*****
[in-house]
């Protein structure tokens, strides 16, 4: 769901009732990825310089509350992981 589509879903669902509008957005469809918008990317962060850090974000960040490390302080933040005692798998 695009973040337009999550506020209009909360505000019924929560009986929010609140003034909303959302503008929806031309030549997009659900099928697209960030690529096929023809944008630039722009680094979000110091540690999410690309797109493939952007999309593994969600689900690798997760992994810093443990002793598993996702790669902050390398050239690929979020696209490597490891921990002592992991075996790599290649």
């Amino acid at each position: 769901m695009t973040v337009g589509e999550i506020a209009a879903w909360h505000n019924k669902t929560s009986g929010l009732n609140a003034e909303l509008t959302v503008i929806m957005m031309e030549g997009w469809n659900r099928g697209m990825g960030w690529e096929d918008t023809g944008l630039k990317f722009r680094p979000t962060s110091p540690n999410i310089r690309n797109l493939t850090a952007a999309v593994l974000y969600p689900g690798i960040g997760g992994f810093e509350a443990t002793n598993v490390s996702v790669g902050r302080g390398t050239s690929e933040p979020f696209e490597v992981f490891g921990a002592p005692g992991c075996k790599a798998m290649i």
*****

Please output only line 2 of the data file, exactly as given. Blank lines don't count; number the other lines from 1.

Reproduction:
């Protein structure tokens, strides 16, 4: 769901009732990825310089509350992981 589509879903669902509008957005469809918008990317962060850090974000960040490390302080933040005692798998 695009973040337009999550506020209009909360505000019924929560009986929010609140003034909303959302503008929806031309030549997009659900099928697209960030690529096929023809944008630039722009680094979000110091540690999410690309797109493939952007999309593994969600689900690798997760992994810093443990002793598993996702790669902050390398050239690929979020696209490597490891921990002592992991075996790599290649």